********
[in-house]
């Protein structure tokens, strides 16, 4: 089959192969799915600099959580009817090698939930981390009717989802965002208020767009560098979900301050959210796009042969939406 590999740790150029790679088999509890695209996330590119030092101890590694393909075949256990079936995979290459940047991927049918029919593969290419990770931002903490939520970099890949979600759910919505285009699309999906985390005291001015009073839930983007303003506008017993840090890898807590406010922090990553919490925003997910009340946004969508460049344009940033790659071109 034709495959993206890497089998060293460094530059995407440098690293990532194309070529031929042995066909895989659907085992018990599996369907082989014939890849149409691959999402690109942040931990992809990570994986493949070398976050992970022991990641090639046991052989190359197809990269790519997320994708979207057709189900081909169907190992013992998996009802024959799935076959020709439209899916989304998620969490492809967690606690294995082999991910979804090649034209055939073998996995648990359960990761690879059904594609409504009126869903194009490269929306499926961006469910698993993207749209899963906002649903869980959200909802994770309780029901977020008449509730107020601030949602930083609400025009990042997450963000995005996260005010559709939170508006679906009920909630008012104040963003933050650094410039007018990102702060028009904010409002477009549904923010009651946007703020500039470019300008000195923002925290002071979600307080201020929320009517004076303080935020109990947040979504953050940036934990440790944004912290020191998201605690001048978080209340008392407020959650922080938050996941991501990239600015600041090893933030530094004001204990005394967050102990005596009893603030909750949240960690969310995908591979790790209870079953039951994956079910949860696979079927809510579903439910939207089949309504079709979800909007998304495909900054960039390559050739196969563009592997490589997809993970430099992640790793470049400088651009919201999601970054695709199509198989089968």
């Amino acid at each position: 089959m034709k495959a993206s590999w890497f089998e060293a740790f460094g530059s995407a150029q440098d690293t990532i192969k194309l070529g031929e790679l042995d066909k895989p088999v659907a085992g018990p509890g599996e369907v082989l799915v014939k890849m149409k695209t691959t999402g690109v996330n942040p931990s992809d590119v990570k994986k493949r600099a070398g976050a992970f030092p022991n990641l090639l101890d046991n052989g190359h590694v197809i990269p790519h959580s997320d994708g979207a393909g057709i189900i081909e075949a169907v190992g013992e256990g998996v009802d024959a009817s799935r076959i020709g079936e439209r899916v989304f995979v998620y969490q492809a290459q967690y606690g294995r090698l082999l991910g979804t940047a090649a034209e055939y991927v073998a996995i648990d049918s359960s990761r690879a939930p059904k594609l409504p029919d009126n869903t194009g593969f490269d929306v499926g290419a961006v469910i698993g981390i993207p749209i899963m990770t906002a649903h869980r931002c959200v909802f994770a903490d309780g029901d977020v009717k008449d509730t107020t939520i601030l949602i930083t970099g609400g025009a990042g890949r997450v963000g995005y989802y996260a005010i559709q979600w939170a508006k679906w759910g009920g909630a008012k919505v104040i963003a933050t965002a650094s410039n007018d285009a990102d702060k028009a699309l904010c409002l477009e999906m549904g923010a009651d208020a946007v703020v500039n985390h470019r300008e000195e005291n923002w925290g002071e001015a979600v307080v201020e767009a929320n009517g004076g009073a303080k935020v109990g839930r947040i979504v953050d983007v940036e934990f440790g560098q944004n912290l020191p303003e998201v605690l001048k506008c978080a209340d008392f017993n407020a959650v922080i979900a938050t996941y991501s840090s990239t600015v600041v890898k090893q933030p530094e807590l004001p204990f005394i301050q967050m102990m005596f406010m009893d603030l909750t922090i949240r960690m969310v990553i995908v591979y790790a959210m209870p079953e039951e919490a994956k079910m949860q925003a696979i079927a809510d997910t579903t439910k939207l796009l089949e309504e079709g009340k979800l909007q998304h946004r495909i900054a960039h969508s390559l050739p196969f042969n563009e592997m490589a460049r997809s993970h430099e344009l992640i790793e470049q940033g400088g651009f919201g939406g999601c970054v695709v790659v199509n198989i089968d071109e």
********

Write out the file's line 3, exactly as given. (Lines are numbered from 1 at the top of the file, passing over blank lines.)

């Amino acid at each position: 089959m034709k495959a993206s590999w890497f089998e060293a740790f460094g530059s995407a150029q440098d690293t990532i192969k194309l070529g031929e790679l042995d066909k895989p088999v659907a085992g018990p509890g599996e369907v082989l799915v014939k890849m149409k695209t691959t999402g690109v996330n942040p931990s992809d590119v990570k994986k493949r600099a070398g976050a992970f030092p022991n990641l090639l101890d046991n052989g190359h590694v197809i990269p790519h959580s997320d994708g979207a393909g057709i189900i081909e075949a169907v190992g013992e256990g998996v009802d024959a009817s799935r076959i020709g079936e439209r899916v989304f995979v998620y969490q492809a290459q967690y606690g294995r090698l082999l991910g979804t940047a090649a034209e055939y991927v073998a996995i648990d049918s359960s990761r690879a939930p059904k594609l409504p029919d009126n869903t194009g593969f490269d929306v499926g290419a961006v469910i698993g981390i993207p749209i899963m990770t906002a649903h869980r931002c959200v909802f994770a903490d309780g029901d977020v009717k008449d509730t107020t939520i601030l949602i930083t970099g609400g025009a990042g890949r997450v963000g995005y989802y996260a005010i559709q979600w939170a508006k679906w759910g009920g909630a008012k919505v104040i963003a933050t965002a650094s410039n007018d285009a990102d702060k028009a699309l904010c409002l477009e999906m549904g923010a009651d208020a946007v703020v500039n985390h470019r300008e000195e005291n923002w925290g002071e001015a979600v307080v201020e767009a929320n009517g004076g009073a303080k935020v109990g839930r947040i979504v953050d983007v940036e934990f440790g560098q944004n912290l020191p303003e998201v605690l001048k506008c978080a209340d008392f017993n407020a959650v922080i979900a938050t996941y991501s840090s990239t600015v600041v890898k090893q933030p530094e807590l004001p204990f005394i301050q967050m102990m005596f406010m009893d603030l909750t922090i949240r960690m969310v990553i995908v591979y790790a959210m209870p079953e039951e919490a994956k079910m949860q925003a696979i079927a809510d997910t579903t439910k939207l796009l089949e309504e079709g009340k979800l909007q998304h946004r495909i900054a960039h969508s390559l050739p196969f042969n563009e592997m490589a460049r997809s993970h430099e344009l992640i790793e470049q940033g400088g651009f919201g939406g999601c970054v695709v790659v199509n198989i089968d071109e």